What the Editor Wants
Check Imprints for Content Guidelines
Dahlia: Romance: Romantic Suspense, Gothic Suspense,
Regency, Single Title Contemporary
Stargazer: Fantasy: Paranormal, High Adventure Fantasy,
Urban Fantasy, Steampunk
Thistle: Middle School, Young Adult, New Adult
Déjà Vu: Republication from all genres
Tell-Tale Publishing Group Style Sheet
Since our goal is to produce the most error free and professionally copy-edited books possible, you can help us out by following common punctuation rules and general grammatical conventions in your manuscripts.
The following list details what we feel are the most important—and often most misused—grammar and punctuation conventions. Once you’ve signed a contract with us, please immediately update your manuscript to meet these basic styles. Industry-standard for copyediting is The Chicago Manual of Style. If you don’t want to spend the $50 to buy one, consult their website. Or, feel free to ask us for help.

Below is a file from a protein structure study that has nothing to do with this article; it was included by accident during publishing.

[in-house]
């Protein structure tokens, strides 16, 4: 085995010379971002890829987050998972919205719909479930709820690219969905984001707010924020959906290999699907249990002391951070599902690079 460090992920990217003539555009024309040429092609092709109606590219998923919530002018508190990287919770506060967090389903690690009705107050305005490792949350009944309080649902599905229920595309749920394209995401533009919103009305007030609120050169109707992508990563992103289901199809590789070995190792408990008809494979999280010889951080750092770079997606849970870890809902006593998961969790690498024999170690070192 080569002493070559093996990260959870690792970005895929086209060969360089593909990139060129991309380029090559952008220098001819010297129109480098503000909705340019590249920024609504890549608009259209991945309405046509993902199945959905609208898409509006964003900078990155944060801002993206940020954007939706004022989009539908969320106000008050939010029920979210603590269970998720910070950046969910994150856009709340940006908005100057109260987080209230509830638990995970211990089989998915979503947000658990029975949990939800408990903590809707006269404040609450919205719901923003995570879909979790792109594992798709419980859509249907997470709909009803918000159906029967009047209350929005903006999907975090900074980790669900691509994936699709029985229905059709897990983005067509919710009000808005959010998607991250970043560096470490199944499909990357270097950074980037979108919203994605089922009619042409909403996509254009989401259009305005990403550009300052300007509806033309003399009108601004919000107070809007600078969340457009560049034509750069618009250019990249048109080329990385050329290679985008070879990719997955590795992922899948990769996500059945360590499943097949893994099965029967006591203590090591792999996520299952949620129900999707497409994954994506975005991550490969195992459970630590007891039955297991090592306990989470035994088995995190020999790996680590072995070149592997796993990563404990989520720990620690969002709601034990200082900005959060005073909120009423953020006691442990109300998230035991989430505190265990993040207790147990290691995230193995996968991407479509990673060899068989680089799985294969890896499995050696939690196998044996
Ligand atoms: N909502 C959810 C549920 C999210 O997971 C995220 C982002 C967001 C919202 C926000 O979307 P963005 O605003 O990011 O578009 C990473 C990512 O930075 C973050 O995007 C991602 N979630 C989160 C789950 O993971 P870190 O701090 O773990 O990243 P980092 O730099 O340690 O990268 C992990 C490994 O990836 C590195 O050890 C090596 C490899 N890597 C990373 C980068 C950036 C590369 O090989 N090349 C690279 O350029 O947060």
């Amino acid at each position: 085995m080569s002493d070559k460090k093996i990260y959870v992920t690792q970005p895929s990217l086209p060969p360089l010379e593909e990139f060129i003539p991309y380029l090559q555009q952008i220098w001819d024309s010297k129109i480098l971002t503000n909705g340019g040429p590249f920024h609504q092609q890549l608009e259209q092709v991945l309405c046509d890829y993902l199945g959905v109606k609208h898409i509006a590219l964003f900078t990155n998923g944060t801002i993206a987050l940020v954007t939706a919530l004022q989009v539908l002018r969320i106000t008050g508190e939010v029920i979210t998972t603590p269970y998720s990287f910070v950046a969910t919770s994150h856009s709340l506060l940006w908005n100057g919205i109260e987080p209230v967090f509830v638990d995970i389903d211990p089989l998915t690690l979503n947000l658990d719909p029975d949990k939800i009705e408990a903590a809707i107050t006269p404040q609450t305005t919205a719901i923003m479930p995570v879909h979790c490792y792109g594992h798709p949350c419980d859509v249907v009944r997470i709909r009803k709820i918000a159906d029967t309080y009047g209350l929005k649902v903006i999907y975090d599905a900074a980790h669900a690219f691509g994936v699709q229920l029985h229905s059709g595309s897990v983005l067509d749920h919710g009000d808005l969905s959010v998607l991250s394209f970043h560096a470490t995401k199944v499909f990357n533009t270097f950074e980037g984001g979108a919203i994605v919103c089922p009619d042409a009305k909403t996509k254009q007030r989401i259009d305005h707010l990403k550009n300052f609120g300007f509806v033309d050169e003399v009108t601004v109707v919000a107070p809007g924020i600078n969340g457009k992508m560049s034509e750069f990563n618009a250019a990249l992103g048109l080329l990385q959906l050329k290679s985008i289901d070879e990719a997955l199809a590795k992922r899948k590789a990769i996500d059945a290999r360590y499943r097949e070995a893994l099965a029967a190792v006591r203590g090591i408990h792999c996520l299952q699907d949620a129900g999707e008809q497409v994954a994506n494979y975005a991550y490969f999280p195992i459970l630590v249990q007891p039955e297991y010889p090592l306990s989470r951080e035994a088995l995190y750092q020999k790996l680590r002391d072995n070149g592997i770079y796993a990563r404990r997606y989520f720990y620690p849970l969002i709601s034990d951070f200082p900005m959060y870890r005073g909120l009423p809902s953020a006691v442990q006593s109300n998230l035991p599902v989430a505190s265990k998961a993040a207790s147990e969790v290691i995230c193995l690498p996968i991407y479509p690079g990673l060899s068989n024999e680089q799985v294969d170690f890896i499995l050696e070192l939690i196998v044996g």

Laurie C. Kuna, Copy Editor
- "It could've been a good thing . . . ” His voice trailed off.
3. Em dash, En dash, hyphens
- “What the—” she nearly swore when she stubbed her toe against the church pew, but caught herself before
- Race cars burn high-octane fuel.
4. Use "try to" not "try and"
5. Contractions in front of words
6. Commas in a series
- Not: She bought apples, oranges, mangoes, and bananas.
7. Commas between independent clauses
- The ant flew off the branch, but the roach stayed on the ground.
- TV shows
- Magazines, and newspapers
- Quotes from song lyrics and quotes from literature.
- Internal dialogue (thoughts). Example: Where am I? she asked
- Sound effects. Example: A loud bang preceded a rapid series of
- Latin scientific terms are italicized.
- Foreign words not in common use. So “Bonjour!” is in italics, but “mesa” is not.
9. Writing numbers
10. Widow/Orphan function